It wouldn’t be true to say that I can’t remember a time when I wasn’t reading Neil Gaiman but he’s one of those authors who seems to have been part of my life for so long that it would be easy to make out like he’d always been there. Wrong, but easy.
Whether it’s his novels or comic books, Gaiman has a deserved reputation as one of our premier imaginers. This collection of his non-fiction was given to me as a Christmas present and I devoured it in two days. Ostensibly a simple collection of speeches, book introductions, reviews of other writers as well as a terrific essay that reveals just how awful the Oscars are, The View From The Cheap Seats gives the reader a superb insight into the mind and interests of this singular author.
At first glance, one could be forgiven for thinking this is a simple cash-in. You would be wrong. The thing about Gaiman is that he cares enormously- about writing, reading, the process of creation, the joy of life and of making good art. All of the pieces here are worthy of your time. Regardless of whether you think you have little or no interest in some of the subjects on offer here, Gaiman’s. compassion and accessibility as a writer will have you falling in love again or caring anew about a huge range of topics.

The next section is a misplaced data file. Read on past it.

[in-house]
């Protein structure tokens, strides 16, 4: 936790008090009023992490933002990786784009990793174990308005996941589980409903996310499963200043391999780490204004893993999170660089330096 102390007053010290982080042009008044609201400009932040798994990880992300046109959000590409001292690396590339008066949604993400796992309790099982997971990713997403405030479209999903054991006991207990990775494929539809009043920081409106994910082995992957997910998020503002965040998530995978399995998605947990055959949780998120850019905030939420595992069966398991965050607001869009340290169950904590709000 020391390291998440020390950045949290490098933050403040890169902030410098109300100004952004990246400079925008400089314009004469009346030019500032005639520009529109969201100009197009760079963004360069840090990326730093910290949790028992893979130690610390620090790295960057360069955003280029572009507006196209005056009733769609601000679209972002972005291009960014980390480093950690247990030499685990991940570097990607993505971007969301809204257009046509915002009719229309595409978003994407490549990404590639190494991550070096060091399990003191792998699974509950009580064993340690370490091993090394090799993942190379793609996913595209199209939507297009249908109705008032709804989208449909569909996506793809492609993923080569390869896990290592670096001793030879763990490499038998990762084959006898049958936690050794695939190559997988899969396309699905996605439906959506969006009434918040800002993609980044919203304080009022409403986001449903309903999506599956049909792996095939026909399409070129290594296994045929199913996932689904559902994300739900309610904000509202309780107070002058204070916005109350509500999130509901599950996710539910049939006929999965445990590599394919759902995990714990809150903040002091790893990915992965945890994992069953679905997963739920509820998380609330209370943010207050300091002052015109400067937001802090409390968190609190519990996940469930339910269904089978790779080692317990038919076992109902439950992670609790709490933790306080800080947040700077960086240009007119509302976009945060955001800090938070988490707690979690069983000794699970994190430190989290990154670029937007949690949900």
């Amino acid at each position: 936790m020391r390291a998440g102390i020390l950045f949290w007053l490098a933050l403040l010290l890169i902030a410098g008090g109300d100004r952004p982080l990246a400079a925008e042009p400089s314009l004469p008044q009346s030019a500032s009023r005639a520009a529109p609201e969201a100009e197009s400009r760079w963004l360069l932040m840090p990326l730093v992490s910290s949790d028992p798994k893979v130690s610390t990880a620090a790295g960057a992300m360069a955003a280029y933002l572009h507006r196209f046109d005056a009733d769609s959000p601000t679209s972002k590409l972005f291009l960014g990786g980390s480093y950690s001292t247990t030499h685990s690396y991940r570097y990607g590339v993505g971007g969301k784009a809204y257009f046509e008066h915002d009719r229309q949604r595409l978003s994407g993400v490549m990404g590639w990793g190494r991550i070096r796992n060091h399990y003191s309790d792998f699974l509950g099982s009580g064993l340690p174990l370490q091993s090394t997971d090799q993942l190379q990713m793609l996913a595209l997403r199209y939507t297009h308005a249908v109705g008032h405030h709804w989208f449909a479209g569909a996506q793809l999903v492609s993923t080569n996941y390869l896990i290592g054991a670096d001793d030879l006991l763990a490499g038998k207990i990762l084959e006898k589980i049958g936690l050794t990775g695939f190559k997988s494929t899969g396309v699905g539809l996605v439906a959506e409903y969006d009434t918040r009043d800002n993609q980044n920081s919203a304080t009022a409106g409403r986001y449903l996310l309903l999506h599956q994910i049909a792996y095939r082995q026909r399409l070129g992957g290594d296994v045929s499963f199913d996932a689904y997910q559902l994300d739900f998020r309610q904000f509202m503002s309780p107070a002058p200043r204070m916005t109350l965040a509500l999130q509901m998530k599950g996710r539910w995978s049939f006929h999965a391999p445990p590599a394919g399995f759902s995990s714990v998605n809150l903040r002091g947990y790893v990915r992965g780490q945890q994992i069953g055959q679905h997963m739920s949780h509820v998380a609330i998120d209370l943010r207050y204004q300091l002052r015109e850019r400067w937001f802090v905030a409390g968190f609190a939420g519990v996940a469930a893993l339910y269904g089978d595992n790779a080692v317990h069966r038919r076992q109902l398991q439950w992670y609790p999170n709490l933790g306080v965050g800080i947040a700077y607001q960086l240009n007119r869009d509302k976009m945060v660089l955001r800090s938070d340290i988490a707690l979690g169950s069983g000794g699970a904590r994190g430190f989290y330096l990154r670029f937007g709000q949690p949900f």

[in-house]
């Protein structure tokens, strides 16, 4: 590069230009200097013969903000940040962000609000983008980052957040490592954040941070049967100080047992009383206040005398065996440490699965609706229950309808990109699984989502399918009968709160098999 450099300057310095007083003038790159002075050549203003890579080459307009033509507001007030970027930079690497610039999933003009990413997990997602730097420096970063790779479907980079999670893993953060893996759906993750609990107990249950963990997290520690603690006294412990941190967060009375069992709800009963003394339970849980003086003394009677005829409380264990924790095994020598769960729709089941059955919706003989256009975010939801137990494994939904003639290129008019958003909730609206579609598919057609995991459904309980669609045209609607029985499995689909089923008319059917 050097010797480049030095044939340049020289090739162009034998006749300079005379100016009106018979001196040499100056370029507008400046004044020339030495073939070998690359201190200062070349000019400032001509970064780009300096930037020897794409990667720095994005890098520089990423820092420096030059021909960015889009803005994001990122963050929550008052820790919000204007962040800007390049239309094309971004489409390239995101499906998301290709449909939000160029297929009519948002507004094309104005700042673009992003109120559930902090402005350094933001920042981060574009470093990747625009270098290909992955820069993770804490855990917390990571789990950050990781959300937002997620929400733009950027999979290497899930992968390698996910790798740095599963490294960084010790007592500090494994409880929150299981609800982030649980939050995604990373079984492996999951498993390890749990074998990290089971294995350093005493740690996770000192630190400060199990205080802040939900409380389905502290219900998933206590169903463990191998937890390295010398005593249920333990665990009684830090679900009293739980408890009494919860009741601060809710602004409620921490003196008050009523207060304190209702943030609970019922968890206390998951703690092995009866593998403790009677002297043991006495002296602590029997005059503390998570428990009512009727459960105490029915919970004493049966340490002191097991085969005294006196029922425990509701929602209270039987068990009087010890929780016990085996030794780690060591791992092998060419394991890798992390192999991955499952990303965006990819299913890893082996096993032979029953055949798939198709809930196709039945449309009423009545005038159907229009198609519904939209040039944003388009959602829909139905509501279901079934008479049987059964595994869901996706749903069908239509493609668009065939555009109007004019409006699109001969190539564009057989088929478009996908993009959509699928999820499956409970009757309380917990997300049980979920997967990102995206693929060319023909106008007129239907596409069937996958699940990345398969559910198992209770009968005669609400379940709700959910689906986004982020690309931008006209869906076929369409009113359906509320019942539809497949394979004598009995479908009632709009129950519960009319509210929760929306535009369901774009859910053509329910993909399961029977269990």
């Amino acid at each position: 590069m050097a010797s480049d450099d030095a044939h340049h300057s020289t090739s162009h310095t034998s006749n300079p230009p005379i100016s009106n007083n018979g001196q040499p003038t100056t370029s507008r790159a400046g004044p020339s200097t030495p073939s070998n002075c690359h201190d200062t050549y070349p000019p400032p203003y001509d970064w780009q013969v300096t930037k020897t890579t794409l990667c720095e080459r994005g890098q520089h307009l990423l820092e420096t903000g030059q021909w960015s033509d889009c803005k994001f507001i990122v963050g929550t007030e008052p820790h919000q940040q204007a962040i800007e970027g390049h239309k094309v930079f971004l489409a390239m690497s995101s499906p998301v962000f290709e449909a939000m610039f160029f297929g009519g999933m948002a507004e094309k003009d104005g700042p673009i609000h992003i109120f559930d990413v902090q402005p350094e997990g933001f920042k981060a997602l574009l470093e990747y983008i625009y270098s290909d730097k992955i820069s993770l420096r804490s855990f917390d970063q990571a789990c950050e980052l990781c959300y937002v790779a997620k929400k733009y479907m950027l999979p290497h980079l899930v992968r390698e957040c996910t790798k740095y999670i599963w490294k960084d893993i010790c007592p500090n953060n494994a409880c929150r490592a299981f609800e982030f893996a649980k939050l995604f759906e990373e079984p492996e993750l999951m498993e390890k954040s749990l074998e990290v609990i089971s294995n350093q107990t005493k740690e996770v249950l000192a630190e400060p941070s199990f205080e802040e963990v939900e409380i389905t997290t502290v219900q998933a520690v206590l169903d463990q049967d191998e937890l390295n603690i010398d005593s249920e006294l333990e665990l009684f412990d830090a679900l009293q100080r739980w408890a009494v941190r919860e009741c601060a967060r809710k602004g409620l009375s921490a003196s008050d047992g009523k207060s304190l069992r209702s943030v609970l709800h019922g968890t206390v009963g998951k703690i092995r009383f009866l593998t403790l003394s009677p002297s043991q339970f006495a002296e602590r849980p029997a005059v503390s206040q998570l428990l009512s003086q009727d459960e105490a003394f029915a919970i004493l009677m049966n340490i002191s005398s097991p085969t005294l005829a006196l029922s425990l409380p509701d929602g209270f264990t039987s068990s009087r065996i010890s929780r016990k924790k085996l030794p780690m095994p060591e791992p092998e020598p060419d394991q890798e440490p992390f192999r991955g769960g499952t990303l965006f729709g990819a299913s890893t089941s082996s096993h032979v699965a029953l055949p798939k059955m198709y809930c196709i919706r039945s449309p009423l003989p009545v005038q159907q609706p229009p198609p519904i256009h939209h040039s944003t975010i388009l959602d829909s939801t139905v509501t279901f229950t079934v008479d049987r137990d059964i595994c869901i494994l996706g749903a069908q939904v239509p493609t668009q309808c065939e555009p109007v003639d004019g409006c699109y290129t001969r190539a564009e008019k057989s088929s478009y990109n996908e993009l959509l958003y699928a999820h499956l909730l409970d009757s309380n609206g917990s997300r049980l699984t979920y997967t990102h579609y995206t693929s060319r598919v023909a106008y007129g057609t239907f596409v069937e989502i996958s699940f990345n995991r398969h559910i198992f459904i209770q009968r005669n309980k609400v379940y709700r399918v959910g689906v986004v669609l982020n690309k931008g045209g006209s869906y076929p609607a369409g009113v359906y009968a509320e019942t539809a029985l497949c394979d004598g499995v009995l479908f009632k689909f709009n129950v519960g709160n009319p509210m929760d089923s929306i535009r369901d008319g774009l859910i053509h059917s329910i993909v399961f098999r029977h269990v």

There’s stuff here about The Oscars, the rock band Evelyn Evelyn, HP Lovecraft, film criticism, spending pocket money and, well, Death.He had me reaching for my notepad- not just to fill in the gaps in my Gaiman collection but to discover other writers that have piqued the author’s interest. By the end of the book, I had counted twenty two authors I wanted to devour- from gothic fiction to sci-fi and back again. More though, this book effortlessly rekindled in me the pure joy of reading and gave me a much needed nudge to start writing about reading again.
The View From The Cheap Seats is by turns enthralling, self-deprecating but, above all, human.